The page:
The Del-Mar Pipeline and Chesapeake Utilities Project Pipeline proposals for the Eastern Shore have been getting a great deal of attention lately — and rightly so.
Building fracked gas pipelines on the Eastern Shore would be detrimental to the communities involved. These two pipelines will only make low-income Eastern Shore communities even more reliant on outdated and harmful energy sources. They threaten 1,239 square feet of streams and more than 16,000 square feet of wetlands on the Eastern Shore. Gas pipelines can cause disastrous impacts on the environment and devastating explosions.
Citing climate, environmental, and social justice impacts, many groups oppose fracked gas pipeline expansion on the Eastern Shore, including Wicomico Environmental Trust, NAACP branches, Food & Water Watch, Chesapeake Climate Action Network, and Sierra Club.
If built, the Del-Mar pipeline would pump fracked gas from Delaware through Wicomico and Somerset counties to Virginia. The Chesapeake Utilities Project would carry the fracked gas from the pipeline to the University of Maryland Eastern Shore and Eastern Correctional Institution.
The Eastern Shore is suffering a great deal from climate change. Dorchester County, close to Somerset County, is considered the “canary in the coal mine” for our state. It is a harbinger of disasters we can expect if we do not eliminate fossil fuel emissions as quickly as possible; “sunny day flooding,” cemeteries falling into the sea, people having to elevate their houses to protect themselves from flooding, and more. None of these examples are unique to Dorchester County.
Fracked gas pipelines leak methane, a greenhouse gas over 80 times more potent than carbon dioxide at trapping heat over a 20-year period, which accelerates global warming. To avoid making the climate crisis any worse, we need to get our energy from clean, renewable resources like wind and solar and implementing electrification of buildings. We have less than 10 years before the climate damage to our planet is irreversible.
Fortunately, our state has passed legislation that can protect us to some extent. In 2019, Maryland passed the Clean Energy Jobs Act, which requires that our state be utilizing 50% renewable energy by 2030 and have a plan to implement 100% renewable energy by 2040. In addition, the state has passed several emissions standards that would help us reach our energy goals.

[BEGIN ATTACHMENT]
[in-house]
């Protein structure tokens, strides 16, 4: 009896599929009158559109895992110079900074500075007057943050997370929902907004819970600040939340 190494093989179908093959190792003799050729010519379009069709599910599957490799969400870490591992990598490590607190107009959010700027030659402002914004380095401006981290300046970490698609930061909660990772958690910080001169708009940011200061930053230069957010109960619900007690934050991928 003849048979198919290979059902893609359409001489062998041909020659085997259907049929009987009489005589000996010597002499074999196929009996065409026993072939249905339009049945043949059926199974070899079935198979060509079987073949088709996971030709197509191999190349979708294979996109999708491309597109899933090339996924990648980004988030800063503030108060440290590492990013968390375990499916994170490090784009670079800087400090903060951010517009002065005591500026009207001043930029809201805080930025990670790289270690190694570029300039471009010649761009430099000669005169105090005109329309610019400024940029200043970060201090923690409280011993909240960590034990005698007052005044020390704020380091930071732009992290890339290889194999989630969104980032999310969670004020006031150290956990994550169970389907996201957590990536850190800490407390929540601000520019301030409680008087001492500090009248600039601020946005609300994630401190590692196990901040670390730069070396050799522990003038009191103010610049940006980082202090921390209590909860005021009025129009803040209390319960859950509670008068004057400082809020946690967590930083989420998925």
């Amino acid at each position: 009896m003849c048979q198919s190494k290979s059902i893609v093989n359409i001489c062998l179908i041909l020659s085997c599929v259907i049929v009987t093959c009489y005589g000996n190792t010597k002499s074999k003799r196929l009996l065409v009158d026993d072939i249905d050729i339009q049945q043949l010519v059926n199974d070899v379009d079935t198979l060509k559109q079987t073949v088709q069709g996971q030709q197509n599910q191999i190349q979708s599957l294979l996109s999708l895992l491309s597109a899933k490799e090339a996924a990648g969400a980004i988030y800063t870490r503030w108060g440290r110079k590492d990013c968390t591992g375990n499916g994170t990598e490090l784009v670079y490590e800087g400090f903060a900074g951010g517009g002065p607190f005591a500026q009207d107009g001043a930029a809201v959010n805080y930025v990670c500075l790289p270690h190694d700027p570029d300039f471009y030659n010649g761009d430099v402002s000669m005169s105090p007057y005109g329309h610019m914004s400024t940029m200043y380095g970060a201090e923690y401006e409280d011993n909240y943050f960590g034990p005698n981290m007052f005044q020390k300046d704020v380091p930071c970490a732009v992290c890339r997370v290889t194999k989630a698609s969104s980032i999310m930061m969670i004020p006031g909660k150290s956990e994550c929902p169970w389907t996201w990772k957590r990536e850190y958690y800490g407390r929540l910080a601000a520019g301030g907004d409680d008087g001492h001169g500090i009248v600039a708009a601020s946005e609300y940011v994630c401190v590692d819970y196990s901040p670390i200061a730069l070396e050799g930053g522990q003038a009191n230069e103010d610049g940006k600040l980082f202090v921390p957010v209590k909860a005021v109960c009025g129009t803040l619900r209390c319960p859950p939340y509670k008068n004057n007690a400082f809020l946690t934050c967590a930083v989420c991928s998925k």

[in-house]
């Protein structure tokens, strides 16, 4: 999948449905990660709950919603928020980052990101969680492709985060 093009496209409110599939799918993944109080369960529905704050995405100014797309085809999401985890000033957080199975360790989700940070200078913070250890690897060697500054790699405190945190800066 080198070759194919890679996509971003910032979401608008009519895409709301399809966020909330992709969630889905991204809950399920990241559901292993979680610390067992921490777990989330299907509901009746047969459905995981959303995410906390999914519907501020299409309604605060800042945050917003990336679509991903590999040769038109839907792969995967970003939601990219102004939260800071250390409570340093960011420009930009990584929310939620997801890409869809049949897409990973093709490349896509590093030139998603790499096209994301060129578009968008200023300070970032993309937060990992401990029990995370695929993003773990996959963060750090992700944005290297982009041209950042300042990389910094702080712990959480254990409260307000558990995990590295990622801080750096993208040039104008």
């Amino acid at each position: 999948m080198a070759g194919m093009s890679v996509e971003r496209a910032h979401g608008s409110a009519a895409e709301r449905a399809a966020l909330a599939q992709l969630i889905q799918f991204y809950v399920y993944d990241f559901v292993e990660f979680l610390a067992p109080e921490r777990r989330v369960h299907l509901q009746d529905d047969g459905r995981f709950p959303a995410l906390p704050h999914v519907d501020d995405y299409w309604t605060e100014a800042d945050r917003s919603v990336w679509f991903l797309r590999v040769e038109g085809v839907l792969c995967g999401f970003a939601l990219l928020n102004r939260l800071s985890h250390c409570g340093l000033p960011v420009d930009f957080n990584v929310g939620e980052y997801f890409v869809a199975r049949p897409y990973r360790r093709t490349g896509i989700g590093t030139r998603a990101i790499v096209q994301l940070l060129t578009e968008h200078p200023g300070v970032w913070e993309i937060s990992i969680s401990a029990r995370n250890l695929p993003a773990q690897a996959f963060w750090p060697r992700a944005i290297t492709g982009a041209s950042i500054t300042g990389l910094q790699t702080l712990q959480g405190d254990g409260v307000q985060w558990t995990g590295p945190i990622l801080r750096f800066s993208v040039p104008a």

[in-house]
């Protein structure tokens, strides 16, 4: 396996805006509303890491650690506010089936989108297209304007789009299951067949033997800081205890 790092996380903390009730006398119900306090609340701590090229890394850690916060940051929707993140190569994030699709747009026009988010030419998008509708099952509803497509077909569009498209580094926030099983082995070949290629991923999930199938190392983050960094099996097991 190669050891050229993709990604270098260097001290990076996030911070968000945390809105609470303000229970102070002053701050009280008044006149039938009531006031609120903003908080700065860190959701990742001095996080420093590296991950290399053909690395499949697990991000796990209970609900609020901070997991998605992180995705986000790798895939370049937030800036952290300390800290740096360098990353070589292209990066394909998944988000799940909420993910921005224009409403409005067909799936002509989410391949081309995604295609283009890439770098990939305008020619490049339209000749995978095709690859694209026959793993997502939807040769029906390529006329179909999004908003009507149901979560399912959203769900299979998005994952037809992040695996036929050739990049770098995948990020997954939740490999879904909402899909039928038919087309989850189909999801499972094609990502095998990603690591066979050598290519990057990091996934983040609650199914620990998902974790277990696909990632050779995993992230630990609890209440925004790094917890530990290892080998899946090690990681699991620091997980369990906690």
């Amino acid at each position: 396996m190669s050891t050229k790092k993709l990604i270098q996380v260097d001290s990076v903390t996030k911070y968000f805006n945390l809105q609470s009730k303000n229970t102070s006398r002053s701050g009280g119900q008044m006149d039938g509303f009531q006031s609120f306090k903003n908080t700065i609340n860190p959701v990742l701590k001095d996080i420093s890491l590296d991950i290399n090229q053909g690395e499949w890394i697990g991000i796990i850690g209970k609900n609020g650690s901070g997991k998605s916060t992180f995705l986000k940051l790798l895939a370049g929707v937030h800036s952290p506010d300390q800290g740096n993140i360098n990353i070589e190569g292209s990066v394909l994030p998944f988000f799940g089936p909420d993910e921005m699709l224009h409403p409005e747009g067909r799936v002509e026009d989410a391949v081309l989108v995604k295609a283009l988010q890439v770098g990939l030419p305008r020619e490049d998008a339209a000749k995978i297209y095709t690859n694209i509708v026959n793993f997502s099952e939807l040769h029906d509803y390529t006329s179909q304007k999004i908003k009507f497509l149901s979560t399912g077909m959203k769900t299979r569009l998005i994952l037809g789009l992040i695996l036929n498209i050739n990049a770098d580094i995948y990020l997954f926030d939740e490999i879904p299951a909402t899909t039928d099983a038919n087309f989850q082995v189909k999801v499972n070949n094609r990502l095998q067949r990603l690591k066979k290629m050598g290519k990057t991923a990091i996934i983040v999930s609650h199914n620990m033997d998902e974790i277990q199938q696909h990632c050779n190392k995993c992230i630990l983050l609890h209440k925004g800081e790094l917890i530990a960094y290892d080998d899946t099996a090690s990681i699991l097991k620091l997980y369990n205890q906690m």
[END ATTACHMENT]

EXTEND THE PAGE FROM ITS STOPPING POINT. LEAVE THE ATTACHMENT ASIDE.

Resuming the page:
Failing to transition to 100% clean energy would result in an increase in flooding and other intrusive events such as hurricanes. The result from leaks of methane from a pipeline is only going to make the situation worse.
Since extreme weather would cause the pipes to shift and leak, the increase of methane into the atmosphere will further increase global warming, which will in turn increase disastrous weather conditions. Yet Governor Hogan plans to spend $6.5 million this year to “kickstart” a gas expansion across Maryland.
This is part of $30 million he is planning to spend on expanding gas infrastructure. At an Eastern Shore Chamber of Commerce virtual meeting recently, a spokesperson for Chesapeake Utilities Corporation even stated that the Del-Mar Pipeline and Chesapeake Utilities Project will lead to more pipelines being built.
We must eliminate our dependence on fossil fuels within 10 years, according to our own government’s Fourth National Climate Assessment. The Del-Mar Pipeline and Chesapeake Utilities Project are a 30-year commitment. In other words, expanding the use of fracked gas in Maryland would either make it impossible to end our dependence on fossil fuels in time or the pipelines would have to be abandoned just one third of the way through their expected service.
Clearly these pipelines are a bad investment. For example, fracking entities are already going bankrupt in other places in the country, with 250 oil and gas companies expected to go bankrupt next year. That’s a greater number of bankruptcies than the sector saw in the previous five years combined; and as these fracked gas companies go out of business, taxpayers could end up holding the bag for plugging the leaking gas wells they leave behind.
It is not hard to imagine that the fracking operation in Delaware that supplies the Del-Mar Pipeline will follow suit and this pipeline project will fall apart, leaving stranded assets for which Maryland ratepayers must compensate.
What is the solution? Instead of the pipeline, we should be looking at renewable energy. For years, Governor Hogan and the fossil fuel companies have called gas a “bridge fuel.” We do not need a bridge — renewable energy is affordable and abundant right now.
The Maryland’s Board of Public Works is scheduled to vote on Wednesday to determine whether these fracked gas pipelines will cut through our communities or be thrown on the scrap heap of history. Marylanders should contact the three members of this board, Governor Hogan, Comptroller Peter Franchot, and State Treasurer Nancy Kopp, and tell them to vote no on the Del-Mar and Chesapeake Utilities Project pipelines and that clean, renewable energy is a much better plan.
— SUSAN OLSEN